- Ray Casting
- Fast Canvas Drawing
- Back to basics - Binary search
- Back to basics - Bubble sort
- Remote machine development
- WebAssembly In The Browser
- WebAssembly Brief Intro
- The Programming Metagame
- Raspberry Pi Zero Cluster
Programming Languages Comparison pt.1
I have always wondered what programming language would be better suited for hobby and/or regular development. As the time passed, I jumped from language to language in order to find the one that would better fit my needs, but never really did a comparison between them. This is an attempt to do just that.
For me, the ideal programming language must be:
- Expressive. Fewer lines of code means faster prototyping.
- Have decent speed. I am not looking to use the language with the fastest running time, unless it is also the most expressive one.
- Compiles fast. It's not fun waiting for programs to be ready to run.
In order to measure these attributes, I'll implement several instances of a basic ray tracer (actually a path tracer), using different languages, following some simple guidelines:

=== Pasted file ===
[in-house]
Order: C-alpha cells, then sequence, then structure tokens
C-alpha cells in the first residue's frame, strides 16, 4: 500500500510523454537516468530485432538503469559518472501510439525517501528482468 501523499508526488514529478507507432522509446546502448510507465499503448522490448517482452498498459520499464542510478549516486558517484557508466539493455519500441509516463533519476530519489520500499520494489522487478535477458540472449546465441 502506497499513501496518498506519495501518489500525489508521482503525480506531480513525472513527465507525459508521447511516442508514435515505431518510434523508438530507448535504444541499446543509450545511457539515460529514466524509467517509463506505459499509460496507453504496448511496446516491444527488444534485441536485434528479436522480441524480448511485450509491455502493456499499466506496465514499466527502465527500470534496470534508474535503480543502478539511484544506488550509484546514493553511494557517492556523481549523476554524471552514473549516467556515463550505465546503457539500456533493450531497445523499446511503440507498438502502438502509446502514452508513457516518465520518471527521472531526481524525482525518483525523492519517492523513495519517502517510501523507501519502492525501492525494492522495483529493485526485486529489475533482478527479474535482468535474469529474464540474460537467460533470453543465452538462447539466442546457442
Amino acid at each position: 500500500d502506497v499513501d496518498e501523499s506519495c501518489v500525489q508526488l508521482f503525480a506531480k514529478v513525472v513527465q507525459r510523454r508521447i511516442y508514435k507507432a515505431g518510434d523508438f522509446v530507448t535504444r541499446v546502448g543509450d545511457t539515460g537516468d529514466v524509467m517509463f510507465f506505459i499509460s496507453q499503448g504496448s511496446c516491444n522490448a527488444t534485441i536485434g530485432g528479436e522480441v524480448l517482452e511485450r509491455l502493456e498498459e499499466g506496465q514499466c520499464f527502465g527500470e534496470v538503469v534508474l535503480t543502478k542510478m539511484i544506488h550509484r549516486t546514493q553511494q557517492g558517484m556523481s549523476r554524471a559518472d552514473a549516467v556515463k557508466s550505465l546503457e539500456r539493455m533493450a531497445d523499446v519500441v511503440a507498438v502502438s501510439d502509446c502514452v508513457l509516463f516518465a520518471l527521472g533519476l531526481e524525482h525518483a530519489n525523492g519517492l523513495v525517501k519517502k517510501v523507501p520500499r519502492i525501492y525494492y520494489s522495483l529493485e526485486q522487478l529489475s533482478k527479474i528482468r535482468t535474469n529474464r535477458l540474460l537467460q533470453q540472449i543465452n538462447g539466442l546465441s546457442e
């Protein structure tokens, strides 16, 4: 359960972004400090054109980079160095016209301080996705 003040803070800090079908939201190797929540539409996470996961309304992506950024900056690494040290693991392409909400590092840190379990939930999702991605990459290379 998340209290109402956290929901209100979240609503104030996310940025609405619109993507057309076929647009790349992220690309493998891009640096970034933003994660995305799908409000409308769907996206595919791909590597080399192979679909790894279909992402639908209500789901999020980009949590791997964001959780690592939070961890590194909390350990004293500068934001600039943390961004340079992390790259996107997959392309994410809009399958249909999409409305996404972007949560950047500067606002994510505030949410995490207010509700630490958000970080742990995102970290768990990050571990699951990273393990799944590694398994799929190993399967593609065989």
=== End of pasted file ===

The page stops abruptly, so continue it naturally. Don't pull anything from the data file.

- Code should be simple, as in, easy to read and understand.
- A single file per implementation, whenever possible.
- Intersection finding algorithms must be the same in all implementations.
- Brute force, no acceleration structures.
- If the language allows vectorization, parallel or distributed processing, those must be used in different implementations, i.e. crb (C single threaded), cmprb (C using OpenMP).
- Code must follow best practices in formating and structure, according to the language in use.
- Will only render spheres.
- Output image must be in PPM format.
A C language implementation will be used as baseline. This implementation should take around 2 minutes to render a 3D scene on a Basic A1 Microsoft Azure VM instance. That means 1 Core, 1.75 GB RAM, Ubuntu Server 14.04 LTS.
You can follow the development on the project repo. https://github.com/niofis/raybench